About the Author(s)


Nomasonto Xazela symbol
Department of Livestock and Pasture Science, University of Fort Hare, Alice, South Africa

Willie T. Chinyamurindi Email symbol
Department of Business Management, University of Fort Hare, Alice, South Africa

Herring Shava symbol
Department of Business Management, University of Fort Hare, Alice, South Africa

Citation


Xazela, N., Chinyamurindi, W.T. & Shava, H., 2019, ‘The relationship between nutrition reading and label use and nutrition knowledge amongst a sample of rural youth studying at a university in South Africa’, Health SA Gesondheid 24(0), a1320. https://doi.org/10.4102/hsag.v24i0.1320

Original Research

The relationship between nutrition reading and label use and nutrition knowledge amongst a sample of rural youth studying at a university in South Africa

Nomasonto Xazela, Willie T. Chinyamurindi, Herring Shava

Received: 04 Apr. 2019; Accepted: 02 Sept. 2019; Published: 12 Nov. 2019

Copyright: © 2019. The Author(s). Licensee: AOSIS.
This is an Open Access article distributed under the terms of the Creative Commons Attribution License, which permits unrestricted use, distribution, and reproduction in any medium, provided the original work is properly cited.

Abstract

Background: Within rural communities, quests for understanding consumer behaviour patterns become key, especially given the challenges that exist in such communities. Furthermore, youth consumers are an important cohort in rural communities in South Africa. Yet little empirical work has been conducted in studying their consumptive habits (usually in favour of youths in urban areas).

Aim: This study sought to measure the relationship between nutrition label use and nutrition knowledge amongst a sample of rural youth. This also included ascertaining the roles of demographic variables such as (1) gender and (2) and the number of years in tertiary education in this relationship.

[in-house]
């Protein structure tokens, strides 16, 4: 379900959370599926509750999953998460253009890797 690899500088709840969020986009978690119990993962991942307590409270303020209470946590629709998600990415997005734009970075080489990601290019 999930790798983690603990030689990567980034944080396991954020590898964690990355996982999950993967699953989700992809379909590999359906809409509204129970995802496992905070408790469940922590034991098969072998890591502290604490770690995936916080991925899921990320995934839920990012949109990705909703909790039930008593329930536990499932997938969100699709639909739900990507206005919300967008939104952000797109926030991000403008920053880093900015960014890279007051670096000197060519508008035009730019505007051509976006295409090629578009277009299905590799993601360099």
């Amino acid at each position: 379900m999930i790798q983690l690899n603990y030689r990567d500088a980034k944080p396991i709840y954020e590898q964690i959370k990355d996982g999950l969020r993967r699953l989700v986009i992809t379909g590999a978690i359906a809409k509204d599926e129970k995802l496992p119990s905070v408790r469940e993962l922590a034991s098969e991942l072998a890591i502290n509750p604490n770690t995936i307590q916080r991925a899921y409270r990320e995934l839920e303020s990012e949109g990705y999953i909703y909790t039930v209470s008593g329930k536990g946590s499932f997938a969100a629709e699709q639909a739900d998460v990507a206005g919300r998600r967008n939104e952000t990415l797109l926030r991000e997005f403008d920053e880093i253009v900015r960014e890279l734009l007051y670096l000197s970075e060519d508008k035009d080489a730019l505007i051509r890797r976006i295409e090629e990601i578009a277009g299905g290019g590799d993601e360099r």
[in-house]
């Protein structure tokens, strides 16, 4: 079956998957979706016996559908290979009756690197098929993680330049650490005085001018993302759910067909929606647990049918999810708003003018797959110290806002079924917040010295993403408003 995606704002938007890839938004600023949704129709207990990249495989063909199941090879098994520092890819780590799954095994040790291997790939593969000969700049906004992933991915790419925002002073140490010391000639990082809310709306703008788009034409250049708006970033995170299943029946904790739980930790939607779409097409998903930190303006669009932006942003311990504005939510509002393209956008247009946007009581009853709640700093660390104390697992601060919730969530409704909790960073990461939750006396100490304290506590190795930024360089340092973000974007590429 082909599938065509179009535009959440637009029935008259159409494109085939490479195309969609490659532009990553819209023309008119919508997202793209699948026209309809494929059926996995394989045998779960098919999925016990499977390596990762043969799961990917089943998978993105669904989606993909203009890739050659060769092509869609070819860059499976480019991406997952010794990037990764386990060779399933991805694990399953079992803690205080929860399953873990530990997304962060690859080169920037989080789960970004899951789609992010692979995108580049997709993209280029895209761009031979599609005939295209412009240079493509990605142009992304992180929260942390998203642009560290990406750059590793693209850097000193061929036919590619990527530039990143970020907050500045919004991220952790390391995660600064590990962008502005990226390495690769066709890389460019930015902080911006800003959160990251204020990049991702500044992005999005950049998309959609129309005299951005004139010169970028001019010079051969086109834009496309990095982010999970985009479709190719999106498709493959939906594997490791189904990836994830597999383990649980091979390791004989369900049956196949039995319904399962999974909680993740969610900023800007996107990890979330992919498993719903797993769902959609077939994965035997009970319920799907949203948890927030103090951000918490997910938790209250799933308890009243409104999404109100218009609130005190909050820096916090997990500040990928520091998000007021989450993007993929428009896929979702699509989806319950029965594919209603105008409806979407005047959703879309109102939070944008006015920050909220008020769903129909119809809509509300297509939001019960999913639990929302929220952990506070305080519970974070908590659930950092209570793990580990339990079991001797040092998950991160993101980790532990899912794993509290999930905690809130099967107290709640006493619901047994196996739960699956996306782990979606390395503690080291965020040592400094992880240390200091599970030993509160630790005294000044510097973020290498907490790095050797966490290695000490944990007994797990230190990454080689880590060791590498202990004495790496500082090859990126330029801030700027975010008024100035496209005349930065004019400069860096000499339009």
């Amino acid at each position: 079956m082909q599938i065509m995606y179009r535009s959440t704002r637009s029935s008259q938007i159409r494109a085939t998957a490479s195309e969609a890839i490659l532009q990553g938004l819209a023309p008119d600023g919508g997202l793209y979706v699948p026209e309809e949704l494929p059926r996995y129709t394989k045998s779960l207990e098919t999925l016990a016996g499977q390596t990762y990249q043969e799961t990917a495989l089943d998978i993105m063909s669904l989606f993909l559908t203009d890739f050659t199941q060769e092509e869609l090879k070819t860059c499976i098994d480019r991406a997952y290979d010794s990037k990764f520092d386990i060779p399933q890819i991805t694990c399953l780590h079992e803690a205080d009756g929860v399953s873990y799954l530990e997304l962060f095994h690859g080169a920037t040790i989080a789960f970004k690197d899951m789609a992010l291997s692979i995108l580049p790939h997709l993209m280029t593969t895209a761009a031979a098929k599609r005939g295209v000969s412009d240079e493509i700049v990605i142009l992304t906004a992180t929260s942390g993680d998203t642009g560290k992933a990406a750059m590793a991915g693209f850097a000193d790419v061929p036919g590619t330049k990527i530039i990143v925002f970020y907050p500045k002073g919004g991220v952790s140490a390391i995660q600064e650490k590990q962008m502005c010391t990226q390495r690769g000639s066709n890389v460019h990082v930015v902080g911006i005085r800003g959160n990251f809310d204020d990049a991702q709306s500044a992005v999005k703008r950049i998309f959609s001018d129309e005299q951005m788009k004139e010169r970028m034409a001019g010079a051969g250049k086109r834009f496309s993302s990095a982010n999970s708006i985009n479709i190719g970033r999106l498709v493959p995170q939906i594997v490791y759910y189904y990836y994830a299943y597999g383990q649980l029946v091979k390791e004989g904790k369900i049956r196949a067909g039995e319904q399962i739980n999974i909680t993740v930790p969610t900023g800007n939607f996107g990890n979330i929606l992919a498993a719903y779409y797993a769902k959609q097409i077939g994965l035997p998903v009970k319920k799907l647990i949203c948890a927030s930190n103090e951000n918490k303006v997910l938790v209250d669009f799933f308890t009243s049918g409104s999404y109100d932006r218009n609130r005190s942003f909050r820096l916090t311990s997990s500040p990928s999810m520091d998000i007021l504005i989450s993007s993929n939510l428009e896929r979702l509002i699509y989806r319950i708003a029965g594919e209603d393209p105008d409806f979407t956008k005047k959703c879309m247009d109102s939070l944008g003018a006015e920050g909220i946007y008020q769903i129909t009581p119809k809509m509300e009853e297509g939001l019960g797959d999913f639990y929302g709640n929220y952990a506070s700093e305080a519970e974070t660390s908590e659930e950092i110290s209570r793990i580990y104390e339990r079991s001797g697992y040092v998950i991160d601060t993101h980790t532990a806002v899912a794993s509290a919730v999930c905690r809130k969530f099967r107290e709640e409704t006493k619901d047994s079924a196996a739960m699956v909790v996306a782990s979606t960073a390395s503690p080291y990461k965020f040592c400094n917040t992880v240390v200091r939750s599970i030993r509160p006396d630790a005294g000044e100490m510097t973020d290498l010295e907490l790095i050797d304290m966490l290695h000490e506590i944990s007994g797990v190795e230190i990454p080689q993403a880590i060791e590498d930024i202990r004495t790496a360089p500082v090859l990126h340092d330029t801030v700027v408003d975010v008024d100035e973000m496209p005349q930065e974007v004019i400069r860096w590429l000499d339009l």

Setting: The study was located within a South African rural context using a sample of rural youths.

Method: A quantitative study was utilised by means of a self-administered questionnaire, involving 150 youths residing in a rural community located in the Eastern Cape province of South Africa. Inferential statistical analysis was conducted using correlation tests, analysis of variance and linear regression.

Results: Three main findings emerged. Firstly, rural youth consumers’ nutrition label use had no significant relationship with nutrition knowledge. Secondly, no significant difference existed by gender concerning nutrition knowledge. Finally, the level of education amongst the rural youth consumers had no relationship with aspects of nutrition knowledge.

Conclusion: Based on the findings, recommendations are made not only for theory and practice but also for policy in relation to both the rural context and for optimal health.

Keywords: rural; youth; consumer nutrition label use; nutrition knowledge; nutrition reading.

Introduction

Nutrition knowledge and understanding the importance thereof is regarded as a major means of encouraging consumers in making healthier choices (Deshmukh & Goyal 2017). Key to this understanding is the interaction that exists between individuals and their environment (Grunert et al. 2010). Quests in understanding how to improve nutrition knowledge acquisition can be a useful basis not only for community interventions to challenges such as obesity, but also to ensure a sustainable livelihood (Flynn 2015). In the extant literature, calls exist for more research exploring how aspects of individual and societal behaviour relate to nutrition knowledge (Kabir, Miah & Islam 2018).

Furthermore, the role of nutrition label use in nutrition knowledge, despite being an under-explored focus area in rural communities, can be a worthwhile investigation based on three reasons. Firstly, rural communities are overburdened with challenges such as poverty (Van Schalkwyk 2015). Thus, poverty exists as a potential deterrent to consumptive habits. This presents a need to seek ways of curtailing such limitations. Secondly, because of the aspect of poverty, rural inhabitants are limited in terms of food consumption. This is compounded by a lack of knowledge concerning the difference between healthy and unhealthy food (Hendriks & McIntyre 2016). Finally, a general observation in South African rural communities is the role that biographical factors can play, not only in the acquisition of knowledge concerning nutrition but also regarding responses to nutrition interventions (Kimani-Murage et al. 2010).

Problem statement